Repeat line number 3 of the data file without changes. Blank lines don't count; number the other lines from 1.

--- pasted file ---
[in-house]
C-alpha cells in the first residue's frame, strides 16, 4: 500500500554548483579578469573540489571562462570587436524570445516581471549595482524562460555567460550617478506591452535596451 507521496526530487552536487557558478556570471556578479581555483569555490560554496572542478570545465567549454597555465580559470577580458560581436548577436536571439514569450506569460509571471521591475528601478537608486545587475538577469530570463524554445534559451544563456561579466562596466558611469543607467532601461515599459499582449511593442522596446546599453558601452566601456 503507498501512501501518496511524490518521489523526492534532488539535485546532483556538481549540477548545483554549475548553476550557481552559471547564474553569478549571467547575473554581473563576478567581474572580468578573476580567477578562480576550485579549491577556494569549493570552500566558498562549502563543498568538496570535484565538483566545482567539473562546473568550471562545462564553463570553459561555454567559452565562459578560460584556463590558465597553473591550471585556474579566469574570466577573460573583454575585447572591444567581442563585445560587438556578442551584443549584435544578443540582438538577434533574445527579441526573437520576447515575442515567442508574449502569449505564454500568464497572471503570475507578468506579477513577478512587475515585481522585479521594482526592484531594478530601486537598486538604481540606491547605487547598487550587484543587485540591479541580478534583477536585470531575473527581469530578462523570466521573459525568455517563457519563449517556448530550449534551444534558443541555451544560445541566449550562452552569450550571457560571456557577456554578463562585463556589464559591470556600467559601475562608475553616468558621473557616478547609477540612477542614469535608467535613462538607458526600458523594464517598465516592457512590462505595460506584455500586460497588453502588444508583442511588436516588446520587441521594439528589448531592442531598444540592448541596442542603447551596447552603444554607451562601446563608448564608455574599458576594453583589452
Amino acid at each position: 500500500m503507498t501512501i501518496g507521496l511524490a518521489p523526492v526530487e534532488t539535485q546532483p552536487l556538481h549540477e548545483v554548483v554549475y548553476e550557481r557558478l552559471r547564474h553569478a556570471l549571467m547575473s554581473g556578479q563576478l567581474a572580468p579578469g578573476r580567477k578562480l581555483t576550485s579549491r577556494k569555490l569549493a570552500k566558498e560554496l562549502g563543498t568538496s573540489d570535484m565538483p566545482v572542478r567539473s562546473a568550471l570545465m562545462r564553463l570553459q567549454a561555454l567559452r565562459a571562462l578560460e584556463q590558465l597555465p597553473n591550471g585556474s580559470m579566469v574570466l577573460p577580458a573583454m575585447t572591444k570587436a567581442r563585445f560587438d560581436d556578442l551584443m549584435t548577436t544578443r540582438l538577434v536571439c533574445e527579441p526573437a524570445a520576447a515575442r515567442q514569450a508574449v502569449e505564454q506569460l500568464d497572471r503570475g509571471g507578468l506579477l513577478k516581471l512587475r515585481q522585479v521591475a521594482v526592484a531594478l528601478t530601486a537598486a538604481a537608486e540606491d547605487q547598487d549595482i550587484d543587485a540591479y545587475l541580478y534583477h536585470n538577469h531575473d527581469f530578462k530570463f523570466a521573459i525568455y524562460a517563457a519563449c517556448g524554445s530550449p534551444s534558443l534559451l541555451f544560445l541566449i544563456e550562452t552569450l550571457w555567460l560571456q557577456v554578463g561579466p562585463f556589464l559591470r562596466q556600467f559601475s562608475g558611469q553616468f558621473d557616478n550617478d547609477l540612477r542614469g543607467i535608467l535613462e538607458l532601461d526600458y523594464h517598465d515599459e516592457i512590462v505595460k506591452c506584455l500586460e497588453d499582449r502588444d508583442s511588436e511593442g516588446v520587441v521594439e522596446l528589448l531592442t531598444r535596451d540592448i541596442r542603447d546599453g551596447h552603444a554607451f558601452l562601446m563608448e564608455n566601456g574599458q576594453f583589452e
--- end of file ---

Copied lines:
Amino acid at each position: 500500500m503507498t501512501i501518496g507521496l511524490a518521489p523526492v526530487e534532488t539535485q546532483p552536487l556538481h549540477e548545483v554548483v554549475y548553476e550557481r557558478l552559471r547564474h553569478a556570471l549571467m547575473s554581473g556578479q563576478l567581474a572580468p579578469g578573476r580567477k578562480l581555483t576550485s579549491r577556494k569555490l569549493a570552500k566558498e560554496l562549502g563543498t568538496s573540489d570535484m565538483p566545482v572542478r567539473s562546473a568550471l570545465m562545462r564553463l570553459q567549454a561555454l567559452r565562459a571562462l578560460e584556463q590558465l597555465p597553473n591550471g585556474s580559470m579566469v574570466l577573460p577580458a573583454m575585447t572591444k570587436a567581442r563585445f560587438d560581436d556578442l551584443m549584435t548577436t544578443r540582438l538577434v536571439c533574445e527579441p526573437a524570445a520576447a515575442r515567442q514569450a508574449v502569449e505564454q506569460l500568464d497572471r503570475g509571471g507578468l506579477l513577478k516581471l512587475r515585481q522585479v521591475a521594482v526592484a531594478l528601478t530601486a537598486a538604481a537608486e540606491d547605487q547598487d549595482i550587484d543587485a540591479y545587475l541580478y534583477h536585470n538577469h531575473d527581469f530578462k530570463f523570466a521573459i525568455y524562460a517563457a519563449c517556448g524554445s530550449p534551444s534558443l534559451l541555451f544560445l541566449i544563456e550562452t552569450l550571457w555567460l560571456q557577456v554578463g561579466p562585463f556589464l559591470r562596466q556600467f559601475s562608475g558611469q553616468f558621473d557616478n550617478d547609477l540612477r542614469g543607467i535608467l535613462e538607458l532601461d526600458y523594464h517598465d515599459e516592457i512590462v505595460k506591452c506584455l500586460e497588453d499582449r502588444d508583442s511588436e511593442g516588446v520587441v521594439e522596446l528589448l531592442t531598444r535596451d540592448i541596442r542603447d546599453g551596447h552603444a554607451f558601452l562601446m563608448e564608455n566601456g574599458q576594453f583589452e